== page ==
Featured Article: Intelligent vehicle systems defy bad weather
Better Roads Staff
By Tina Grady Barbaccia
The Alaska Department of Transportation and Public Facilities (ADOT&PF) in partnership with the University of Minnesota Intelligent Transportation Systems Institute developed a pilot project using an Intelligent Specialty Vehicle System (ISVS) for winter maintenance vehicles. The ISVS is equipped with Precision Global Positioning System (PGPS) technology known as High Accuracy Differential Global Positioning System (HA-DGPS), which is delivered via Real Time Kinematics (RTK) to the vehicle from a single, dedicated GPS base station.
The vehicle-mounted system has integrated collision avoidance radar technology designed to provide its operator a means to maintain a desired position and avoid collisions with obstacles during periods of low visibility, according to an ADOT&PF “Intelligent Specialty Vehicle System Pilot Program Report” (which is available at http://www.itsdocs.fhwa.dot.gov/JPODOCS/REPTS_TE/14370.htm). The PGPS provides position information to the vehicle, which can be as accurate as 3 cm, according to the ISVS report. In layman’s terms, the system digitally maps the highway. It also digitally maps the location of the centerlines, fog lines, pullouts, and guardrails — any feature on the highway. The system also maps digital airspace so an operator is aware of mountains and other landmarks.
The vehicle-mounted systems were originally installed in two test vehicles: a 1994 Oshkosh snow blower and a 1998 Freightliner 6×6 snowplow. The equipment was eventually installed newer 2006 trucks when the those vehicles were purchased.
“This Heads-Up display [also referred to as a “smartplow”] is the most technologically advanced system we are using,” says Michael J. Coffey, statewide maintenance and operations chief for ADOT&PF. A glass display with the digital map drops down right in front of the snowplow operator on equipment equipped with the system.
“Every feature on the highway is digitally mapped,” Coffey explains. “It’s really amazing. You know where the intersections are, you know where the center dividers are, and even the snow poles, guardrail, and pullouts on highways.”
If an operator starts going too far to the right and crossing over the fog line, [the fog line on the display] starts turning red. If the centerline is crossed, it will turn red. A seat shaker is also tied into the system to help guide operators, he says. “If you cross the fog line, the right side of the seat shakes,” Coffey explains. “If you cross the centerline, the left side shakes. You also get a visual because the line turns red. Another feature that is available, but not currently installed, is an audio where an alarm or horn can go off.”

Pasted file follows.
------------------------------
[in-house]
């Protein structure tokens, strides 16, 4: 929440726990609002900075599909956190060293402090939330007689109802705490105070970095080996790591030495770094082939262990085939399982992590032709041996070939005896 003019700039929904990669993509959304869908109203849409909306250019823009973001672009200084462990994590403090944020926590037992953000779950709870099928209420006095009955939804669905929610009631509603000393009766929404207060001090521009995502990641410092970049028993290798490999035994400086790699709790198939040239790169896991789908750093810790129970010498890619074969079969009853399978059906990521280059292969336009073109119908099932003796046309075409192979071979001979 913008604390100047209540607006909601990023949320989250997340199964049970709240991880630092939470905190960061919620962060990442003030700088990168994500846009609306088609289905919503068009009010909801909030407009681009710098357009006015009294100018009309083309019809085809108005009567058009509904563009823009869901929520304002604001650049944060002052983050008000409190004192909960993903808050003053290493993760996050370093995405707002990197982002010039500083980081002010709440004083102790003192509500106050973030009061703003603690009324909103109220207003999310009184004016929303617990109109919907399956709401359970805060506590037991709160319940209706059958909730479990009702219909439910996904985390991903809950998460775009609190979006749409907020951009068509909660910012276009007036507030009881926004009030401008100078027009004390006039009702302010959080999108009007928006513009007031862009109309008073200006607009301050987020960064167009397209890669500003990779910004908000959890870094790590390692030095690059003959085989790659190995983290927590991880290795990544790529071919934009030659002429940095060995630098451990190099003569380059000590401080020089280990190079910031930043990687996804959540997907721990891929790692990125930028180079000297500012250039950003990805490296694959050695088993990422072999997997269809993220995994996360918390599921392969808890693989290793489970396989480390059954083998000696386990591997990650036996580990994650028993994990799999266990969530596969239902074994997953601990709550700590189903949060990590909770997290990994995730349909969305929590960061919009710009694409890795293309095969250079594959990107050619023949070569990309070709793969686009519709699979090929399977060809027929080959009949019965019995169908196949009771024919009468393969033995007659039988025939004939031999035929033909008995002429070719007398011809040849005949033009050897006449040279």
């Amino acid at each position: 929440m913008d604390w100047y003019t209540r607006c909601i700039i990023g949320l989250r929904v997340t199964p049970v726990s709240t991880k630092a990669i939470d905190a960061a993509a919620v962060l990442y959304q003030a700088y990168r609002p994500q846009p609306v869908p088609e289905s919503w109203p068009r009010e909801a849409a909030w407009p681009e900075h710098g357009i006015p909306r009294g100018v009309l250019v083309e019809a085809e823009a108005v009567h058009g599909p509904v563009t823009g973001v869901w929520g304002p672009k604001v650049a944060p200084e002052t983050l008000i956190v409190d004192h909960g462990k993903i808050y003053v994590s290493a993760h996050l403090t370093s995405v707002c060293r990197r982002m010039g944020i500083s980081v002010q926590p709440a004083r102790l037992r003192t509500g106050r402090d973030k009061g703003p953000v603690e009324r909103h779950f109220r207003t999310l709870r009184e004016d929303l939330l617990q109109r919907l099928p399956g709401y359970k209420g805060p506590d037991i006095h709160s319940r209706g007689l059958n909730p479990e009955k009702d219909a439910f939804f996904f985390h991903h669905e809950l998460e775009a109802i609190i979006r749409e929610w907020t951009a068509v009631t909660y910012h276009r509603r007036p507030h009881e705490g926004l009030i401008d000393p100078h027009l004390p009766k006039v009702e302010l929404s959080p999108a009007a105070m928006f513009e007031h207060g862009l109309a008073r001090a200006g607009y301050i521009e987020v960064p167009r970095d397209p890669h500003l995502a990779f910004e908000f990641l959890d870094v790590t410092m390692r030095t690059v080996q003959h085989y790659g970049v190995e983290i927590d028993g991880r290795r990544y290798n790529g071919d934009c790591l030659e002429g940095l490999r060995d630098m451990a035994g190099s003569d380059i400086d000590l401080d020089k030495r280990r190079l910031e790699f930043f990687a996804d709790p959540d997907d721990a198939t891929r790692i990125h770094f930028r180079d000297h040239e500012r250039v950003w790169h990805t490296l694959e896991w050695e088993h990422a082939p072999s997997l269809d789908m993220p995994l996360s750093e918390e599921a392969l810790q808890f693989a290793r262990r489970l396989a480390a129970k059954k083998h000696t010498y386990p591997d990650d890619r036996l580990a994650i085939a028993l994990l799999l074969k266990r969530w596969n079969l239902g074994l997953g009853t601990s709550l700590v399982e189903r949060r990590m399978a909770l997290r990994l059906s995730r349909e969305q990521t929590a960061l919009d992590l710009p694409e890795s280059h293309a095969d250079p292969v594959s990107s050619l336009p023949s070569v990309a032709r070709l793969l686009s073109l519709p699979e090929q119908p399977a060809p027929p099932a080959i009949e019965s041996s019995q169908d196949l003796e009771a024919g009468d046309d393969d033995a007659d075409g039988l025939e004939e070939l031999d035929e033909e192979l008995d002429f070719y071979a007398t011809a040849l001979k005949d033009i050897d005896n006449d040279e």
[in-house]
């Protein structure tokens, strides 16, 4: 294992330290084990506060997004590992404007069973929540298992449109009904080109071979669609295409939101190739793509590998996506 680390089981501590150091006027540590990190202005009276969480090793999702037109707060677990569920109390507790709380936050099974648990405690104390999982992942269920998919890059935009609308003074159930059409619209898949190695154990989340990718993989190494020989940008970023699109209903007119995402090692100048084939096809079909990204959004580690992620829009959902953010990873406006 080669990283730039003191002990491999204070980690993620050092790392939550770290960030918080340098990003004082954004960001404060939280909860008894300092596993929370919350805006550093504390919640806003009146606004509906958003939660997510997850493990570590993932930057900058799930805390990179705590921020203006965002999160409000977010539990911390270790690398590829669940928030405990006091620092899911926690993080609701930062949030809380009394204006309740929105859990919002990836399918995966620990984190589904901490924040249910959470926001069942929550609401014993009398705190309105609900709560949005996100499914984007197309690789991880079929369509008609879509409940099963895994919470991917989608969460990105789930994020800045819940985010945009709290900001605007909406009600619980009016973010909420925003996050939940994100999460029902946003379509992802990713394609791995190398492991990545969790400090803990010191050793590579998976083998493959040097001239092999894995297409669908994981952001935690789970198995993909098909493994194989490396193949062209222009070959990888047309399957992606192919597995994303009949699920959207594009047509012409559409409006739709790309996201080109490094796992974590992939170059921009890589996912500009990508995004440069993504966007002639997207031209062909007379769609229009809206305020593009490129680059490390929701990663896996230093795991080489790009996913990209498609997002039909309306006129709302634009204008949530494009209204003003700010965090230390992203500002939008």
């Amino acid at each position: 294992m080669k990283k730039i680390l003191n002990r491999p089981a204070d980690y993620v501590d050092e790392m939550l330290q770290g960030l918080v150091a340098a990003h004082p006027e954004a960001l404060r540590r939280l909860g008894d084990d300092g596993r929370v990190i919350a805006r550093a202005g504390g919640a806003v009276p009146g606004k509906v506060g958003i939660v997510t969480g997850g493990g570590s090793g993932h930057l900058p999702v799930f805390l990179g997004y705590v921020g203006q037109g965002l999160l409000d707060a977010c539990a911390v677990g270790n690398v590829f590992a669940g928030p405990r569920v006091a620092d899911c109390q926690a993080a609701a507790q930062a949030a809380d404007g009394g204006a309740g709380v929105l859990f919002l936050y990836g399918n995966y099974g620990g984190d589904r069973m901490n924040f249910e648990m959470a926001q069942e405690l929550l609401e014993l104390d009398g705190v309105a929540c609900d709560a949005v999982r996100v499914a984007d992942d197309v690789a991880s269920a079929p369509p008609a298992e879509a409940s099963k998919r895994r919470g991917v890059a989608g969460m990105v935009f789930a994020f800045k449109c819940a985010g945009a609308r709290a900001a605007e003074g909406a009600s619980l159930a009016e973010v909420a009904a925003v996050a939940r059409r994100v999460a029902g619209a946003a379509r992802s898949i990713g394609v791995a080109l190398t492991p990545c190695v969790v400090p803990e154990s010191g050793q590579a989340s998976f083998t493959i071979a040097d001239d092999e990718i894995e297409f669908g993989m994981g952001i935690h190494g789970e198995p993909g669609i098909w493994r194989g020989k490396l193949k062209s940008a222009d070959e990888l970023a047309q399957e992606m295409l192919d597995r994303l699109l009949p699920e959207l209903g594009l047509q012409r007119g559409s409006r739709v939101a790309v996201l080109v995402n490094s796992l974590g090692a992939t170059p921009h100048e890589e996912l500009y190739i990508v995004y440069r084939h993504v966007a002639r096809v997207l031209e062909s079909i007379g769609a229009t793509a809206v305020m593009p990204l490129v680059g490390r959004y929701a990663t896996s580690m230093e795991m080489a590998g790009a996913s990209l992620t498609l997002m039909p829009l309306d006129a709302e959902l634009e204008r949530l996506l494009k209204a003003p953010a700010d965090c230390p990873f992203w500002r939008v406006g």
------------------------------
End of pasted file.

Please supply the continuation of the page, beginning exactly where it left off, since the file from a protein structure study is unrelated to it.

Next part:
Additionally, the system has forward-looking radar. This gives the snowplow operator not only a digital map of the roadway in front, but also the radar will depict a little box to represent a car coming toward the operator. “This lets the operator see traffic on the road by the boxes coming and going.”
The agency currently has the technology installed in two pieces of equipment at Thompson Pass and in two pieces at the Deadhorse Airport on the North Slope above the Arctic Circle. At Thompson Pass, about 20 miles outside of Valdez, Alaska, it’s the state’s highest snowfall area in the state. It averages 46 feet of snow per year, but there has been as much as 80 feet, which is equivalent to about a nine-story building.
This is also home to the Richardson Highway, the only road into Valdez and the way to get to the Port of Valdez — where the Alaska pipeline ends — making it a major supply road. “For all these reasons, we needed to do something to keep this road open as much as we could,” Coffey tells Better Roads, “but it’s a challenge because of the high snow, high winds, and whiteout conditions.”
To work on a solution to this problem, ADOT&PF began working with the University of Minnesota’s Intelligent Vehicles Lab. The agency has been so impressed with the system, it is upgrading it and installing another differential base station tower to transmit at lower elevations. Coffey says ADOT&PF is installing equipment in two more vehicles at Thompson Pass and adding the first smart vehicle in Valdez, which will give the agency a total of four smart vehicles at Thompson Pass and one in Valdez.
“Thompson Pass has thousand-foot drop-offs on the side of the road. This keeps operators from worrying about going off the road.”
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